All three pillars are important for enhancing and protecting the resources on which people draw on to anticipate, accommodate, adjust and recover from shocks.  The focus of the Joint Resilience Strategy is on key livelihood strategies which includes, but is not limited to, wage labourers, micro and small enterprise owners, farmers, pastoralists, agro-pastoralists and fishing communities.

 

For further information on the pillars of the Joint Resilience Strategy, kindly refer to the Somalia: A Resilience Strategy document in our Background Documents section.

 

What are the 5 pilot districts and why were they chosen?

 

The partner agencies have agreed on the following five initial districts for coordinated programming implementation and joint resilience analysis, with the aim of significantly scaling-up the approach over the next three years and beyond. While these five districts do not capture all of the resilience programming in Somalia for the partner agencies, they are the locations chosen for the initial phase of the Joint Resilience Strategy.

  • Doolow (Gedo region)
  • Bossaso (Bari region)
  • Iskushuban (Bari region)
  • Burco (Togdheer region)
  • Owdweyne (Togdheer region)

 

The five districts represent a variety of livelihood zones, including pastoralist, agropastoralist, riverine, coastal and urban, as well as internally displaced persons (IDPs). This livelihood variety allows the partner agencies to identify opportunities for varying modalities of engagement. These districts were also selected based on access by the agencies to ensure an intensive level of community engagement, existing agency-specific activities and a long-term trend analysis of the food security and nutrition situation.

 

In order to ensure a well structure process for field implementation of the resilience strategy, area or zonal offices will be responsible for the rolling out of programmes through a coordinated approach. To facilitate this process a lead agency has been identified for each resilience focus area:

  • North West: UNICEF
  • North East: WFP
  • South Central: FAO

 

For further information, kindly refer to our Background Documents section.

 

How are beneficiaries consulted?

 

Community participation in resilience programming begins with the identification of proposed interventions and should continue throughout the implementation of the programmes. The involvement of and support to existing leadership structures, as well community groups and committees, in programme management is crucial in ensuring a meaningful impact of resilience initiatives.  It is with this in mind that community participation in resilience programming begins with community consultations and action planning, and is complemented by seasonal programming consultations.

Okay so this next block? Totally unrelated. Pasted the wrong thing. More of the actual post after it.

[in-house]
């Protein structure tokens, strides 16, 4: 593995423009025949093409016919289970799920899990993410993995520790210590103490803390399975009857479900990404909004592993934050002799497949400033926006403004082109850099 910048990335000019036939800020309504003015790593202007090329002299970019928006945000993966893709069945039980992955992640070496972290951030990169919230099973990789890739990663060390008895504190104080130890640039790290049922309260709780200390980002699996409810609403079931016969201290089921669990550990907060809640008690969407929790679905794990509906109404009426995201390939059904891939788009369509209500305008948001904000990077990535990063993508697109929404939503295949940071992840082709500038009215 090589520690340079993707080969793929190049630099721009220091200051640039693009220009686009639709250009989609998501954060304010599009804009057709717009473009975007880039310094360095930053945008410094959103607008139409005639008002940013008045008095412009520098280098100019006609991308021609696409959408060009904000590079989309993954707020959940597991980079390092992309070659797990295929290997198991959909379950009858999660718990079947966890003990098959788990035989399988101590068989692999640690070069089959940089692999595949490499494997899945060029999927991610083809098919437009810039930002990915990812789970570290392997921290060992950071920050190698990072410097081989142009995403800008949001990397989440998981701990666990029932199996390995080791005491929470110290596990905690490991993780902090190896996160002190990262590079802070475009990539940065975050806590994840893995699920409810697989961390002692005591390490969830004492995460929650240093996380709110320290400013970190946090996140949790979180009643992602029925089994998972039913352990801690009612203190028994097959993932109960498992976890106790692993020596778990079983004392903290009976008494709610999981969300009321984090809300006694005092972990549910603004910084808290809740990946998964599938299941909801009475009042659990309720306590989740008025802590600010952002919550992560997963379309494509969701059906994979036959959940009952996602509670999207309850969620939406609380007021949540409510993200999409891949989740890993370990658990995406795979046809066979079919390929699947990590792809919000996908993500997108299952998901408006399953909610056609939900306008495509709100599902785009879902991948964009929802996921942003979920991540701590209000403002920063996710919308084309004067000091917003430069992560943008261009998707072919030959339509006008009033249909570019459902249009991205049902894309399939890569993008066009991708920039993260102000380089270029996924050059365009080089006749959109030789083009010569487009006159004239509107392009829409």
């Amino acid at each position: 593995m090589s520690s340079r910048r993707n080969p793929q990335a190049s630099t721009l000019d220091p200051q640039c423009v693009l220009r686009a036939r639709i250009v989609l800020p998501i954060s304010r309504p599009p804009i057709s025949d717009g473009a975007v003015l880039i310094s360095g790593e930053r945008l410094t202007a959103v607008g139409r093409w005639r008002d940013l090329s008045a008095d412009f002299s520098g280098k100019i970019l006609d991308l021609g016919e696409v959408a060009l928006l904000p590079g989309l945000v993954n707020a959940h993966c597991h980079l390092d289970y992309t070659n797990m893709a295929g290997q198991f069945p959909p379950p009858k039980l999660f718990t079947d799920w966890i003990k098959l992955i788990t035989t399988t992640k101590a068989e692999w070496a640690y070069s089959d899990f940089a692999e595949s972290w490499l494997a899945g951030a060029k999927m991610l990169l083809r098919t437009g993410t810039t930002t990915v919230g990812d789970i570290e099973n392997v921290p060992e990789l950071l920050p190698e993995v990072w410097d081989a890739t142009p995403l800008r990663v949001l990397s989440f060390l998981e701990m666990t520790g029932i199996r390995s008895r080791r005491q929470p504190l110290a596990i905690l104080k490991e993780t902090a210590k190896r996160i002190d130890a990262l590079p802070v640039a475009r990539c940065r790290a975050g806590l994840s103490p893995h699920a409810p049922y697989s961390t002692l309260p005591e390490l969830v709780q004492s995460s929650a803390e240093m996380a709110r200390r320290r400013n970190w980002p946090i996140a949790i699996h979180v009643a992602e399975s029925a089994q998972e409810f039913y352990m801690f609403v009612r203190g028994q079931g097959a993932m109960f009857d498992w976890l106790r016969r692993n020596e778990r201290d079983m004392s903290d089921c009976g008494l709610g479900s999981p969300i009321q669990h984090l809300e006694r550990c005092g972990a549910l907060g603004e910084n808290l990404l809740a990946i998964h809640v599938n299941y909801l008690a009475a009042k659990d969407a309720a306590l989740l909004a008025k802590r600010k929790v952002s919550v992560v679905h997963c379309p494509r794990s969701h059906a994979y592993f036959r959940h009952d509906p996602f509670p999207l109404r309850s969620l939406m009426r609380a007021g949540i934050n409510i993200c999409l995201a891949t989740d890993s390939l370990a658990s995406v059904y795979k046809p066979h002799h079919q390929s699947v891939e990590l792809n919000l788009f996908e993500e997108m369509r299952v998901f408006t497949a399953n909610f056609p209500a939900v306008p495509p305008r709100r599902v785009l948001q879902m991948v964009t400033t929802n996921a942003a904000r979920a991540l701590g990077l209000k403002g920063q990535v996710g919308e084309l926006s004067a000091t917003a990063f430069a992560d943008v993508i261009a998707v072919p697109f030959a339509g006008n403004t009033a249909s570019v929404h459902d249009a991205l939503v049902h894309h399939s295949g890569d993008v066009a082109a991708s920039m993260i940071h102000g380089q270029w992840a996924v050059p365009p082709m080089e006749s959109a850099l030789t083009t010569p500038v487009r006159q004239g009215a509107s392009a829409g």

Community Consultations and Action Planning are targeted community based processes that involve a broad and representative group of community members, are performed in the targeted community and seek to identify community level priorities for resilience programming. Seasonal Programming Consultations target a smaller group of community representatives from various communities, are carried out in a central location and seek a broader view of challenges and opportunities facing different livelihood groups in a defined geographical area.

 

For further information on the consultation process of beneficiaries, kindly refer to the Operational Guidance Notes document in our Background Documents section.

 

How is gender taken into account?

 

All UN entities are responsible for integrating gender equality in their programming activities. For the Joint Resilience Strategy, gender is initially taken into account during the community consultations through gender-sensitive consultations and programming. Although Somali men and women have unequal access to production inputs and technology, both men and women have clear and mutually supportive responsibilities in the productive sphere. Men and women also experience vulnerabilities differently, and resort to distinct coping strategies. For this reason, "engendering" the interventions is crucial. In order to reflect how gender plays a role in resilience, during the community consultation process an additional consultation is held which separates men and women.  This separate consultation allows for resilience information to be gathered in a gender specific environment.

 

Who are the donors?

 

Kindly refer to the Donors section of this information portal.

 

Who are the field partners?

 

Each agency follows its own procedures for soliciting proposals and contracting NGO partners. The partner agencies use different NGO partners, and in some cases private sector service providers, to implement activities. In addition to their normal obligations as an implementing partner, NGO partners work to support the principles of resilience programming by ensuring a deeper engagement at the community level to ensure inclusive participation.

 

Where can I find documentation on the Joint Resilience Strategy?

 

All Joint Resilience Strategy documentation is located in the Library section of this information portal.